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Title: Nephrotoxicity caused by brown spider venom phospholipase-D (dermonecrotic toxin) depends on catalytic activity
Authors: Kusma, J.
Chaim, O. M. [UNIFESP]
Wille, A. C. M.
Ferrer, V. P.
Sade, Y. B.
Donatti, L.
Gremski, W.
Mangili, O. C.
Veiga, S. S.
Univ Fed Parana
Universidade Federal de São Paulo (UNIFESP)
Univ Estadual Ponta Grossa
Catholic Univ Parana
Keywords: Brown spider
Issue Date: 1-Nov-2008
Publisher: Elsevier B.V.
Citation: Biochimie. Paris: Elsevier France-editions Scientifiques Medicales Elsevier, v. 90, n. 11-12, p. 1722-1736, 2008.
Abstract: Bites from brown spiders (Loxosceles genus) have clinical manifestations including skin necrosis with gravitational spreading, and systemic involvement that may include renal failure, hemolysis, and thrombocytopenia. Mice were exposed to recombinant wild-type phospholipase-D, or to an isoform with a mutation in the catalytic domain resulting in no phospholipasic activity. Renal biopsies from mice treated with the wild-type toxin showed glomerular edema, erythrocytes and collapse of Bowman's space, edema and deposition of proteinaceous material within the tubular lumen. Ultrastructural analyses confirmed cytotoxicity by demonstrating disorders of glomerulus at foot processes and at fenestrated endothelium. Tubule alterations include deposits of amorphous material and edema, as well as an increase of epithelial cytoplasmic multi-vesicular bodies and electron-dense structures. There was an absence of nephrotoxicity in mice treated with the mutated toxin. Analyses of urine and blood showed that wild type toxin induced hematuria and elevation of blood urea, while treatment with mutated toxin caused no changes. Mouse lethality experiments also showed oliguria and mortality after treatment with wild-type toxin, but not following exposure to the mutated toxin. Immunofluorescence using antibodies to phospholipase-D toxin showed deposition of both toxins along the renal tubular structures as detected by confocal microscopy. Immunoblots of urine showed a 30 kDa band in samples from animals treated with wild-type toxin, but no band from mice exposed to mutated toxin. Wild-type toxin treatment caused cytoplasmic vacuolization, impaired spreading, reduction of cellular viability, and cell-cell and cell-substratum detachment in MDCK cells, while treatment with mutated isoform had no effect. Finally, there is a direct correlation between toxin activity on cell membrane phospholipids generating choline and cytotoxicity. We have defined for the first time a molecular mechanism for Loxosceles venom nephrotoxicity that is dependent on the catalytic activity of phospholipase-D toxin. (c) 2008 Elsevier Masson SAS. All rights reserved.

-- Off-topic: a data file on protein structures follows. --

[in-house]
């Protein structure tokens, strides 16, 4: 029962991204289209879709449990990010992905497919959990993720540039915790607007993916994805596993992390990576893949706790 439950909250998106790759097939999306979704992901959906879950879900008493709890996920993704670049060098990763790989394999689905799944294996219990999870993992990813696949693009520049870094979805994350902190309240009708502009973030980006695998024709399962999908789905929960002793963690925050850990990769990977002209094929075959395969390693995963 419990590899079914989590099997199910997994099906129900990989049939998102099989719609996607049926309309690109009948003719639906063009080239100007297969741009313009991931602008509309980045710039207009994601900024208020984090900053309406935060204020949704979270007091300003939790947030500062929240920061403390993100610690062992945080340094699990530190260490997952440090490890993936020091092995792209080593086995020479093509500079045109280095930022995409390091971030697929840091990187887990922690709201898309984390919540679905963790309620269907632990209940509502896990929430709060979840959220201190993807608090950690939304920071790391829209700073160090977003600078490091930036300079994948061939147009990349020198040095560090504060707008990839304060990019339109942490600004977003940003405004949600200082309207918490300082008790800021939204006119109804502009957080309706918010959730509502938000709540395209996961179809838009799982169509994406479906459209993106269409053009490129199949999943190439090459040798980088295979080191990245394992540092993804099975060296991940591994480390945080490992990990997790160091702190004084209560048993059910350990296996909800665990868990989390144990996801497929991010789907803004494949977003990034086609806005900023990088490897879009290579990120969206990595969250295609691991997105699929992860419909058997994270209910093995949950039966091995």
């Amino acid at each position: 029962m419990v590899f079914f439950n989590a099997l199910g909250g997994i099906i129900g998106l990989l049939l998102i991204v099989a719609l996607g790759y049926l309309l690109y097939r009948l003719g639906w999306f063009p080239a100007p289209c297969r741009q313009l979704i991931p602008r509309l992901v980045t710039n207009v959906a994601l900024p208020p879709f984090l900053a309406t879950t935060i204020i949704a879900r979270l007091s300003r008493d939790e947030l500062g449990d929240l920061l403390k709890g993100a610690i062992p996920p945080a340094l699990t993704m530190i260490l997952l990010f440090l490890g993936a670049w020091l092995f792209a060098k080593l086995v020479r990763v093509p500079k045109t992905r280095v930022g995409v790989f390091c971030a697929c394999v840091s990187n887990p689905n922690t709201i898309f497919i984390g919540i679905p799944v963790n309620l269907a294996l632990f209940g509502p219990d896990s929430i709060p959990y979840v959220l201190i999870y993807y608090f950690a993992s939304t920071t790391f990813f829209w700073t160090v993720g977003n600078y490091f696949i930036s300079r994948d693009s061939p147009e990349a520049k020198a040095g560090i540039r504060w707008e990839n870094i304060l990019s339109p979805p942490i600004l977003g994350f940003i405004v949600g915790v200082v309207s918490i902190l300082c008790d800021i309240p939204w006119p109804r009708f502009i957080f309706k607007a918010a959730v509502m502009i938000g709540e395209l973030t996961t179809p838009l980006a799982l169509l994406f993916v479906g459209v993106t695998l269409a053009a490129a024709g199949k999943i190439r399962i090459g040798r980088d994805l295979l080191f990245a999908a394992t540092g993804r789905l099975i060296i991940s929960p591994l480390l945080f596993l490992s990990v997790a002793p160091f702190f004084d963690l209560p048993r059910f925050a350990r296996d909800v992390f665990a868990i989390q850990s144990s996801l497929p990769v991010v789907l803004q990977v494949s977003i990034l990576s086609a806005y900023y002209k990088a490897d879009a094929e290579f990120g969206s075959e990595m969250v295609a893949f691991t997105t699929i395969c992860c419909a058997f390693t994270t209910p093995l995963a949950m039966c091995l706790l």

ISSN: 0300-9084
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